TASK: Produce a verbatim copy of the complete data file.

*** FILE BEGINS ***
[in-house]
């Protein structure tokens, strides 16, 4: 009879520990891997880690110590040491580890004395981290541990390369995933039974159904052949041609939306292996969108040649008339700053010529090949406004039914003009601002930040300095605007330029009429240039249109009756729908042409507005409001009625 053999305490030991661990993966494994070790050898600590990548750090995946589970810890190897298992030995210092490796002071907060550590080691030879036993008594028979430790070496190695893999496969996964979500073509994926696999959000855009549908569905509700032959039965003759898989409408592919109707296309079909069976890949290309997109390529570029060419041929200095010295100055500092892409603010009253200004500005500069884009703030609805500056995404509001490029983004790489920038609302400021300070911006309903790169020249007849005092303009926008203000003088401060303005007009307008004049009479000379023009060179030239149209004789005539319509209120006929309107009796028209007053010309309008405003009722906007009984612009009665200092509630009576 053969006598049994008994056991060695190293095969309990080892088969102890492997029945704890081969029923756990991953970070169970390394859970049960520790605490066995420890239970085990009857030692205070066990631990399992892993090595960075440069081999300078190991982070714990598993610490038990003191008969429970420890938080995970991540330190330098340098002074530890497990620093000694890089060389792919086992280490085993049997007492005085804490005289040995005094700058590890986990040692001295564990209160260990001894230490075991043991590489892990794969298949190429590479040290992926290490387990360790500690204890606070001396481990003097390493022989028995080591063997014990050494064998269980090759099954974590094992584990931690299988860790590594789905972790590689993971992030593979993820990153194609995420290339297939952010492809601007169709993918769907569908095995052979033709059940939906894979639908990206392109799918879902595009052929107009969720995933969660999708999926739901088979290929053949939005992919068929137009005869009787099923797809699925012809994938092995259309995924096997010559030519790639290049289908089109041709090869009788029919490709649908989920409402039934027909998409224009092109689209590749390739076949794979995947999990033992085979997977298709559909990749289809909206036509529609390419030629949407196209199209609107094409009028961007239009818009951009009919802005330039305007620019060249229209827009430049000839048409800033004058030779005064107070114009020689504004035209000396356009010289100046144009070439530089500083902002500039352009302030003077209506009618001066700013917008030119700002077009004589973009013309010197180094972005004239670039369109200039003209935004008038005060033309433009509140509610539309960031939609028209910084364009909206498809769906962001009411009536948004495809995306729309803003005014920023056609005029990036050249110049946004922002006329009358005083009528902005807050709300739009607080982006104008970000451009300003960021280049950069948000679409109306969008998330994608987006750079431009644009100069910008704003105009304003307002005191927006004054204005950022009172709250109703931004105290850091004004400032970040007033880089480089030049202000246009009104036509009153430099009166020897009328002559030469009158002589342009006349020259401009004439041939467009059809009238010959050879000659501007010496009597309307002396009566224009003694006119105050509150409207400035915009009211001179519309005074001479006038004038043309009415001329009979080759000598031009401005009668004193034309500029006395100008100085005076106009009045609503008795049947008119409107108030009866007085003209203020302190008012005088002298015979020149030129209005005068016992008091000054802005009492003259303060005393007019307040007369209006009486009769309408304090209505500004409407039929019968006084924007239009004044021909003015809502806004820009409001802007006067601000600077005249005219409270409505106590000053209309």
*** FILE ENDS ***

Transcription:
[in-house]
């Protein structure tokens, strides 16, 4: 009879520990891997880690110590040491580890004395981290541990390369995933039974159904052949041609939306292996969108040649008339700053010529090949406004039914003009601002930040300095605007330029009429240039249109009756729908042409507005409001009625 053999305490030991661990993966494994070790050898600590990548750090995946589970810890190897298992030995210092490796002071907060550590080691030879036993008594028979430790070496190695893999496969996964979500073509994926696999959000855009549908569905509700032959039965003759898989409408592919109707296309079909069976890949290309997109390529570029060419041929200095010295100055500092892409603010009253200004500005500069884009703030609805500056995404509001490029983004790489920038609302400021300070911006309903790169020249007849005092303009926008203000003088401060303005007009307008004049009479000379023009060179030239149209004789005539319509209120006929309107009796028209007053010309309008405003009722906007009984612009009665200092509630009576 053969006598049994008994056991060695190293095969309990080892088969102890492997029945704890081969029923756990991953970070169970390394859970049960520790605490066995420890239970085990009857030692205070066990631990399992892993090595960075440069081999300078190991982070714990598993610490038990003191008969429970420890938080995970991540330190330098340098002074530890497990620093000694890089060389792919086992280490085993049997007492005085804490005289040995005094700058590890986990040692001295564990209160260990001894230490075991043991590489892990794969298949190429590479040290992926290490387990360790500690204890606070001396481990003097390493022989028995080591063997014990050494064998269980090759099954974590094992584990931690299988860790590594789905972790590689993971992030593979993820990153194609995420290339297939952010492809601007169709993918769907569908095995052979033709059940939906894979639908990206392109799918879902595009052929107009969720995933969660999708999926739901088979290929053949939005992919068929137009005869009787099923797809699925012809994938092995259309995924096997010559030519790639290049289908089109041709090869009788029919490709649908989920409402039934027909998409224009092109689209590749390739076949794979995947999990033992085979997977298709559909990749289809909206036509529609390419030629949407196209199209609107094409009028961007239009818009951009009919802005330039305007620019060249229209827009430049000839048409800033004058030779005064107070114009020689504004035209000396356009010289100046144009070439530089500083902002500039352009302030003077209506009618001066700013917008030119700002077009004589973009013309010197180094972005004239670039369109200039003209935004008038005060033309433009509140509610539309960031939609028209910084364009909206498809769906962001009411009536948004495809995306729309803003005014920023056609005029990036050249110049946004922002006329009358005083009528902005807050709300739009607080982006104008970000451009300003960021280049950069948000679409109306969008998330994608987006750079431009644009100069910008704003105009304003307002005191927006004054204005950022009172709250109703931004105290850091004004400032970040007033880089480089030049202000246009009104036509009153430099009166020897009328002559030469009158002589342009006349020259401009004439041939467009059809009238010959050879000659501007010496009597309307002396009566224009003694006119105050509150409207400035915009009211001179519309005074001479006038004038043309009415001329009979080759000598031009401005009668004193034309500029006395100008100085005076106009009045609503008795049947008119409107108030009866007085003209203020302190008012005088002298015979020149030129209005005068016992008091000054802005009492003259303060005393007019307040007369209006009486009769309408304090209505500004409407039929019968006084924007239009004044021909003015809502806004820009409001802007006067601000600077005249005219409270409505106590000053209309």